The freedom-enhancing, life-improving power of school choice is more than a theory for me. It’s more than a talking-points memo or teleprompter speech. Unlike many of the politicians paying lip service to National School Choice Week this week, I live, breathe, practice, and witness the issue of expanding educational opportunity and freedom for all, every day.
My mother was a public-school teacher who taught in a majority-minority district in New Jersey for more than two decades. She and my father worked hard to put their own children in a mix of public and private Catholic schools. My own two children have been enrolled in private schools, religious schools, and public schools. After a great deal of research, we moved from the East Coast to Colorado to escape the corrupted, dumbed-down curriculum of an overpriced private girls’ school.
We were blessed to find a community of parents and public-school educators in Colorado Springs who embrace high standards, academic excellence, and strong character education for students of every race, creed, and class. Competition in the secondary-school marketplace provided a desperately needed alternative for educational consumers who wanted more and better for their kids.
For the past four years, our kids, now 13 and 10, attended a high-achieving public charter school that caters to a truly diverse student body.
Our 13-year-old is now in eighth grade at the charter school. This year, we opted to homeschool our youngest. We cobbled together a fifth-grade curriculum with excellent materials from the Calvert homeschool series, Memoria Press, and classic Saxon Math. Another nearby public charter school offers a homeschool collective once a week.
Family participation is not an afterthought. It’s the engine that drives everything. The dedicated parents, grandparents, foster parents, and legal guardians I’ve met in the charter-school movement and homeschooling community see themselves as their children’s primary educational providers. Not the U.S. Department of Education. Not the White House. Not GOP politicians cashing in on top-down “education reform.”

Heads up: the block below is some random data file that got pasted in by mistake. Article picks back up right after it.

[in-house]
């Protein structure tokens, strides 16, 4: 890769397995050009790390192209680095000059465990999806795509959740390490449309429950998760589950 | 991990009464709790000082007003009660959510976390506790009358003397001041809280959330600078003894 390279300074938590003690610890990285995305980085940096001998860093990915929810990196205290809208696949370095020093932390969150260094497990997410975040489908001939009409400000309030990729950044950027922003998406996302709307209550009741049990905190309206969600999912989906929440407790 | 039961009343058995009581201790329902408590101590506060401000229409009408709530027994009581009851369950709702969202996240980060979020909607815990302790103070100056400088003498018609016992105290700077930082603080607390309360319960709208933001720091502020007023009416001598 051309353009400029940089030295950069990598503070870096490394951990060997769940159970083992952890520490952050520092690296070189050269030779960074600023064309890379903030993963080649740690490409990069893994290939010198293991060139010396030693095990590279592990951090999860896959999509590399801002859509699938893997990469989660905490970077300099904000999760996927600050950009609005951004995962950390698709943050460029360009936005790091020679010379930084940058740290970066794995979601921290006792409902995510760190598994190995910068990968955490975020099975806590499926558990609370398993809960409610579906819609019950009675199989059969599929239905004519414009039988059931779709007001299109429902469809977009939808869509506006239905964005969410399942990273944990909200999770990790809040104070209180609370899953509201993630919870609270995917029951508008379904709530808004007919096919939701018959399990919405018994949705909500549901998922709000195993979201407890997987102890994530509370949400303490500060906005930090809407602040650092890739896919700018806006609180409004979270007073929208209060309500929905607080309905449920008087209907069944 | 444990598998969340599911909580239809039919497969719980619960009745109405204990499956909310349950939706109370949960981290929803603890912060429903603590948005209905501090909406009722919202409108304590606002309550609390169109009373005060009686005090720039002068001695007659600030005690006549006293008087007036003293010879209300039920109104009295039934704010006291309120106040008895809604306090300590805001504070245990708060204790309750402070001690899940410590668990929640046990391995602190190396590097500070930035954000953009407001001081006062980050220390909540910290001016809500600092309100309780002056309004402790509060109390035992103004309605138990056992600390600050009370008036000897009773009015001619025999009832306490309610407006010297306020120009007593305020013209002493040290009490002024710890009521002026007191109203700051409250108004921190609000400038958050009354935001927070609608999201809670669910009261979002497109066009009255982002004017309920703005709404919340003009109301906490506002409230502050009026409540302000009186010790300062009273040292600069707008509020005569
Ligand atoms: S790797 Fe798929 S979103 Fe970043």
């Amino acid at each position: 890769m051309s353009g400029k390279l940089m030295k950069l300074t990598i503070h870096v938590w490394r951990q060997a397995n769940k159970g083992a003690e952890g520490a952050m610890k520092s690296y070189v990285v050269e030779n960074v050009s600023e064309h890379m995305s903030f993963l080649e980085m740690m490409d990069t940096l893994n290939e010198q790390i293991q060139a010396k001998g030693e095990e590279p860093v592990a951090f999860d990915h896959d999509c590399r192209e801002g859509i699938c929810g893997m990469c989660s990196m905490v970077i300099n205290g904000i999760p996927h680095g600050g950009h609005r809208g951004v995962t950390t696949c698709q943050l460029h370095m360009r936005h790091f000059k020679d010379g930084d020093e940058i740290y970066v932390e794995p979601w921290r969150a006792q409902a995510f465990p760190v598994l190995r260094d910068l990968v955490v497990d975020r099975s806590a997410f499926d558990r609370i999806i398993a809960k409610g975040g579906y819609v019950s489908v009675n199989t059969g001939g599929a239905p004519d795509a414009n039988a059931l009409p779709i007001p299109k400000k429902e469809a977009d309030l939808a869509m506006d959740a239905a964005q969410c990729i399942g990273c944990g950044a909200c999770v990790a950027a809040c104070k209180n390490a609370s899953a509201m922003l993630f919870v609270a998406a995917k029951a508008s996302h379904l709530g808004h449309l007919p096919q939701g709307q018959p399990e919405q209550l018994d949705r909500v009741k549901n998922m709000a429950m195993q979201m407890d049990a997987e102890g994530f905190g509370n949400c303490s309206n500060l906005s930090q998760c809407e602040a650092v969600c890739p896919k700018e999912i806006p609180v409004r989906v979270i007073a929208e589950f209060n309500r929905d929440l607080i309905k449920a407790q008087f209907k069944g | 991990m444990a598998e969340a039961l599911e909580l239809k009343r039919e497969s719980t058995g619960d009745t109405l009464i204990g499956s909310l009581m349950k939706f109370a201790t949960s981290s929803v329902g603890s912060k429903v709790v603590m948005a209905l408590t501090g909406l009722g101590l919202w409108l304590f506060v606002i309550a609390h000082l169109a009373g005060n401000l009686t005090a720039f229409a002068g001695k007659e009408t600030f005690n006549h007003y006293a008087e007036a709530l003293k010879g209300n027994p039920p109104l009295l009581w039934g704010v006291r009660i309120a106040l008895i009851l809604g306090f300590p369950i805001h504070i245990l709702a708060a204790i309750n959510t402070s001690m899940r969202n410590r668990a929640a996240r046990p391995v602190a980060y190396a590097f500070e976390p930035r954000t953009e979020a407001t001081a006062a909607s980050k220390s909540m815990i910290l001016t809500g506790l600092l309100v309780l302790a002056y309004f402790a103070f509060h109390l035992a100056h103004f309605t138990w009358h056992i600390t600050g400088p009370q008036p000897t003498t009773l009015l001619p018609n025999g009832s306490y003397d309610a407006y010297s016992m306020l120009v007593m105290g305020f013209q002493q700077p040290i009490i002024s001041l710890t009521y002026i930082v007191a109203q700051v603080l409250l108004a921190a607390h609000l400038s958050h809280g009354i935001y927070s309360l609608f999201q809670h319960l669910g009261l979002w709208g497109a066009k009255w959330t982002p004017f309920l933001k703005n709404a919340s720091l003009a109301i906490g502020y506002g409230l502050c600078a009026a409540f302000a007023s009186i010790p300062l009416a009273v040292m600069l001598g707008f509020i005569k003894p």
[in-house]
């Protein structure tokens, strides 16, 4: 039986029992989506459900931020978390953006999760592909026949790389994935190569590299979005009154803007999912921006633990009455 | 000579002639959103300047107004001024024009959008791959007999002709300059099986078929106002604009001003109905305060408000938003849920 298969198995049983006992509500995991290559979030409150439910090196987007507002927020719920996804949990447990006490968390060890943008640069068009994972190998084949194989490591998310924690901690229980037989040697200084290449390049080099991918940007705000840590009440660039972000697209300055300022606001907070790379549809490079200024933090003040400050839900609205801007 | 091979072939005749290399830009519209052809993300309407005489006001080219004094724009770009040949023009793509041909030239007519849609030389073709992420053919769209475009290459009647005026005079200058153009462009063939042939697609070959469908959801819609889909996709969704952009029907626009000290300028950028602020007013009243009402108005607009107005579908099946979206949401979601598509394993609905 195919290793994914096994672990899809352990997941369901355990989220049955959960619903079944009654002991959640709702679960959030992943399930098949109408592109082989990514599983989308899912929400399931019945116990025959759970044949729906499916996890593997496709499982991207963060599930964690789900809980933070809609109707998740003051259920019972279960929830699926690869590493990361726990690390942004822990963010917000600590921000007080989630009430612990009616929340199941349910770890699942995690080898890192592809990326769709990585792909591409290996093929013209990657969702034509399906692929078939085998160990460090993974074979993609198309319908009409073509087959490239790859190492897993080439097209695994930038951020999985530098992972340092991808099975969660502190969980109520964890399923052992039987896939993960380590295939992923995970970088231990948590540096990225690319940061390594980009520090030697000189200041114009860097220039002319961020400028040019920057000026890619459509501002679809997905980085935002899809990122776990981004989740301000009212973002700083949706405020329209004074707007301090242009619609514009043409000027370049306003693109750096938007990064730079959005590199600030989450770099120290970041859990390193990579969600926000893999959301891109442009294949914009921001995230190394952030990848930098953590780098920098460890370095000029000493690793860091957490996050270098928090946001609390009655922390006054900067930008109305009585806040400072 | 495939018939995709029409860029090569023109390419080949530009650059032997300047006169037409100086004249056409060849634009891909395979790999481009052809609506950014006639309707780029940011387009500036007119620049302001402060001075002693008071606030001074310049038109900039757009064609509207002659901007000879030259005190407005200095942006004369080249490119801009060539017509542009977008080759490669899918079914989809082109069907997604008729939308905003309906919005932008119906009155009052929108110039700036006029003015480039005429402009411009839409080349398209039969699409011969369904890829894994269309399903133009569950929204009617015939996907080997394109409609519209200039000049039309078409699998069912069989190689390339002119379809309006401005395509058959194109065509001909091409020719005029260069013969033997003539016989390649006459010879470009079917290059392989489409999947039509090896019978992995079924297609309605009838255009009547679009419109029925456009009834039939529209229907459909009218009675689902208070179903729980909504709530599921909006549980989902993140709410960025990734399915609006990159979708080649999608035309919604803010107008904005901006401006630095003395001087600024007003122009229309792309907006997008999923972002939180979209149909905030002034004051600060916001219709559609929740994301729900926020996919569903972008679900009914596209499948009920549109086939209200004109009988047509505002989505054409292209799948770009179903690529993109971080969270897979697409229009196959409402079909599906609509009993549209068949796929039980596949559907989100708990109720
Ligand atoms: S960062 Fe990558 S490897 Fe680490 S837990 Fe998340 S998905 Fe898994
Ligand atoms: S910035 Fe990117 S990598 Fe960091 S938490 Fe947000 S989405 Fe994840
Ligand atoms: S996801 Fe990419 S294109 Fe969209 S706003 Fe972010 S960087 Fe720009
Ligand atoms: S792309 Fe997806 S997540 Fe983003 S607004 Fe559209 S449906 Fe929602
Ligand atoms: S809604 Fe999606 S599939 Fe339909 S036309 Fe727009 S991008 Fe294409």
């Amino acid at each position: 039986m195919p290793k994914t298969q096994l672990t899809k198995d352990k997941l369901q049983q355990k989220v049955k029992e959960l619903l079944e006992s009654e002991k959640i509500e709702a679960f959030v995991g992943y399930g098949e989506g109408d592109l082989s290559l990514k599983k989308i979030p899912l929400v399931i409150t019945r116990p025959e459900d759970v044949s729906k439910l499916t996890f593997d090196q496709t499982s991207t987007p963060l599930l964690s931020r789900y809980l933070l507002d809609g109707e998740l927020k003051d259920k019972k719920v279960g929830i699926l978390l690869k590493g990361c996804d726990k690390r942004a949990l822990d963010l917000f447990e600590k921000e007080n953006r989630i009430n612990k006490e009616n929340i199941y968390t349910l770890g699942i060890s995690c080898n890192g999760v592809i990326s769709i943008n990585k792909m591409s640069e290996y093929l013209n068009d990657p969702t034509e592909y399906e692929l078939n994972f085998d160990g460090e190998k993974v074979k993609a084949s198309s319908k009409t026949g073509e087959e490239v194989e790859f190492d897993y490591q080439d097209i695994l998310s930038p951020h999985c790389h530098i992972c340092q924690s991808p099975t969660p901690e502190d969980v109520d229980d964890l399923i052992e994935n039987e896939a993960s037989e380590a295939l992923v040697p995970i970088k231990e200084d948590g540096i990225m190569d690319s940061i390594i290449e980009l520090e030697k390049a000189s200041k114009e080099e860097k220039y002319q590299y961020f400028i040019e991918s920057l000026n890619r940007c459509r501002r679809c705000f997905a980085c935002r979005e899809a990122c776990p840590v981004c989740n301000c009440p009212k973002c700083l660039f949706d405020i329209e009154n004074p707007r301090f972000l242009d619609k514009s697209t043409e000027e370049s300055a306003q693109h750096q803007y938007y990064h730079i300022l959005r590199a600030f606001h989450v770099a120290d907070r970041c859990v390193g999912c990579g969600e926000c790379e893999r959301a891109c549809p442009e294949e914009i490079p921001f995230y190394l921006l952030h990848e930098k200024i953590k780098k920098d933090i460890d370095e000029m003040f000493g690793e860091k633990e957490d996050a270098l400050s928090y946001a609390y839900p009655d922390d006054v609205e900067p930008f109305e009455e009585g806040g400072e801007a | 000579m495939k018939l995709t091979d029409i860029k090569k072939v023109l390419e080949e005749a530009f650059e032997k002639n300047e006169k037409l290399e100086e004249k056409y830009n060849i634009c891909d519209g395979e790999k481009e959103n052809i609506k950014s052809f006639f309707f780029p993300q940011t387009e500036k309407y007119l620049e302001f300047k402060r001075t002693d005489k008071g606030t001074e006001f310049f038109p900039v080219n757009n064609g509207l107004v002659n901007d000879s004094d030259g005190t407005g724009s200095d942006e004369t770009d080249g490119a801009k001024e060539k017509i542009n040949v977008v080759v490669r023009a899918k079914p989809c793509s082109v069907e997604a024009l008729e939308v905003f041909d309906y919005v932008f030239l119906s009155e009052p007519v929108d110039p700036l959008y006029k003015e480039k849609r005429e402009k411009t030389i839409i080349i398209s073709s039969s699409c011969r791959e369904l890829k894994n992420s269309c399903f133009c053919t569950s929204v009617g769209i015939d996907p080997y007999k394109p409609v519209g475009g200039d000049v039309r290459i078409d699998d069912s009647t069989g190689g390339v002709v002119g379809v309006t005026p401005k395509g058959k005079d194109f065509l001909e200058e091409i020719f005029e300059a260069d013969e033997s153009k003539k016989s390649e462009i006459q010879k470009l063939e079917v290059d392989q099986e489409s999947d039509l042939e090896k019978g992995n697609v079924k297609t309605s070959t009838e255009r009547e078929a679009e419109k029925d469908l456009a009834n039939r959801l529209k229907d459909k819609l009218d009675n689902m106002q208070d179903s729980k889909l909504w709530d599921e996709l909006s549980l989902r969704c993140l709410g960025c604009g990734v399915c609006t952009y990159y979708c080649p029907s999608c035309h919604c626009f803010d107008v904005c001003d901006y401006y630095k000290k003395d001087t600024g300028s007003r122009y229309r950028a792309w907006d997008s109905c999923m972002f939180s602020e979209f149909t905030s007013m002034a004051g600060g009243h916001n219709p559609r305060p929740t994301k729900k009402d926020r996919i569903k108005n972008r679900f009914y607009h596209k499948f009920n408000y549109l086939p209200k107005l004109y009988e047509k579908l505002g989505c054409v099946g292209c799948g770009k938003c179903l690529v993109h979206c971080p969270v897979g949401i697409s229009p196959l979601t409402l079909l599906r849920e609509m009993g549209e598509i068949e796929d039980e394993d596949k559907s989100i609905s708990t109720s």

After several years of educational satisfaction, however, we’ve encountered another sobering life lesson: There is no escape, no foolproof sanctuary, from the reach of meddling Fed Ed bureaucrats and cash-hungry special interests who think they know what’s best for our kids.
Big-government Republicans such as Jeb Bush and flip-flopping Mike Huckabee pay lip service to increasing school choice and supporting charter schools, private schools, and homeschooling. Yet they have been among the loudest GOP peddlers of the Common Core “standards”/textbook/testing/data-collection regime thrust upon schools who want nothing to do with it.
“Alignment” with the new regime means mediocrity, mandates, privacy invasions, and encroachments on local control and educational sovereignty. I’ve seen it in my daughter’s polluted math curriculum. We are not alone. The threat is not just in one subject. It’s systemic.
Derek Anderson, principal of Ridgeview Classical Schools in Fort Collins, Colo., wrote to me last fall about the existential threat his charter school faces. “Ridgeview Classical Schools is a K–12 charter school that offers a classical liberal arts education to approximately 800 students. We were established in 2001, and we have generally been one of the top three schools in Colorado since opening,” he said. “Our most significant issue with Common Core and the PARCC exams is that we feel we will lose the autonomy and other protections granted to us when Colorado adopted its Charter Schools Act in 1994.”
As I’ve noted, PARCC is the behemoth, federally funded testing consortium (the Partnership for Assessment of Readiness for College and Careers) that raked in $186 million through President Obama’s Race to the Top program to develop nationalized tests “aligned” to the top-down Common Core program. Anderson and informed administrators, educators, and parents like him understand: “PARCC is truly the enforcement mechanism that will coerce schools into adopting the Common Core curriculum. We cannot do this. It is entirely against the mission and philosophy of our school.” It is, in short, sabotage. Anderson calls it an “almost existential dilemma. Our mission and philosophy are irreconcilable with Common Core’s.”
Homeschool mom of six and blogger Karen Braun of Michigan sees the threat to her choice, too. Her trenchant message: “True school choice allows a parent to choose any school that meets their child’s needs, not just those that adopt Common Core State Standards and assessments.”
No fully funded school-voucher system in the world can improve the educational experience if Fed Ed controls the classroom and homeschool room. Coerced conformity kills choice.
— Michelle Malkin is the author of Culture of Corruption: Obama and His Team of Tax Cheats, Crooks and Cronies (Regnery, 2010). Her e-mail address is [email protected]. © 2014 Creators.com